In the first case of its kind, the Federal Trade Commission has gone after crowdfunding fraud, taking legal action against a  board game developer after he raised over $122,000 on Kickstarter only to use the money for personal expenses, with his funders receiving only excuses.


Erik Chevalier --doing business as The Forking Path Co. -- sought money on Kickstarter to produce a board game called The Doom That Came to Atlantic City designed in conjunction with illustrator Lee Moyer and game designer Keith Baker. The game -- described as a "light hearted Lovecraftian game of urban destruction" -- was to be fashioned in the manner of Monopoly, with a board, cards and figurines.

As a come-on to potential funders, Chevalier enlisted sculptor Paul Komoda to create larger-sized pewter figurines as a bonus to contributors who pitched in $75 or more.

However, after 14 months, the 1,246 backers received nothing except a litany of excuses about delays until Chevalier announced on July 23, 2013 that the game was cancelled due to his "inexperience in board game publishing," as well as "ego conflicts, legal issues and technical complications."  While Chevalier announced that he would be issuing refunds , none were forthcoming at which point the FTC stepped in.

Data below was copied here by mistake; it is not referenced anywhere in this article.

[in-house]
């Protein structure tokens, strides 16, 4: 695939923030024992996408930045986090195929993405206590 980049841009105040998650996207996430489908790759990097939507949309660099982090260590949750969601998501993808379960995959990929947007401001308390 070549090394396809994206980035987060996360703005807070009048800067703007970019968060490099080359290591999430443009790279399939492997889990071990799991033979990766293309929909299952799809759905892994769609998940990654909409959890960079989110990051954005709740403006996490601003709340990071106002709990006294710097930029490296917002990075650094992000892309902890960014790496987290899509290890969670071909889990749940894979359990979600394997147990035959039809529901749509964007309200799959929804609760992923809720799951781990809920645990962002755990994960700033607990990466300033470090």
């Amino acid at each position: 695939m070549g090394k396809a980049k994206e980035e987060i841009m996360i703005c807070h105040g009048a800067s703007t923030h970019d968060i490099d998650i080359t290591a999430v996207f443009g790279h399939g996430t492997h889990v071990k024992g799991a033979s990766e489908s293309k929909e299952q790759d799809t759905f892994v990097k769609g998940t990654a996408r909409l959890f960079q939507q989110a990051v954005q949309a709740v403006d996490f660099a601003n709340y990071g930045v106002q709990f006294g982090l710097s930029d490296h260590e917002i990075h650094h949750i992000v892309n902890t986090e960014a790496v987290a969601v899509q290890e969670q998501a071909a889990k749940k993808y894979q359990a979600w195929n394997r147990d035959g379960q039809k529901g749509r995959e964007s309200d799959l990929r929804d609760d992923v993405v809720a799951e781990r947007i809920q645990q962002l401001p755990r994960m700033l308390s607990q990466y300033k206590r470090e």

According to the FTC’s complaint, Chevalier spent most of the money on unrelated personal expenses such as rent, moving himself to Oregon, personal equipment, and licenses for a different project.

Under a settlement with the FTC, Chevalier was ordered to repay $111,793 which was temporarily suspended due to his inability to pay at this time, however he must begin paying the money back as his financial picture improves.

Additionally he is prohibited from making misrepresentations about any crowdfunding campaign, and barred from disclosing or benefiting from his customers’ personal information.

According to Jessica Rich, Director of the FTC’s Bureau of Consumer Protection, “Many consumers enjoy the opportunity to take part in the development of a product or service through crowdfunding, and they generally know there’s some uncertainty involved in helping start something new. But consumers should be able to trust their money will actually be spent on the project they funded.”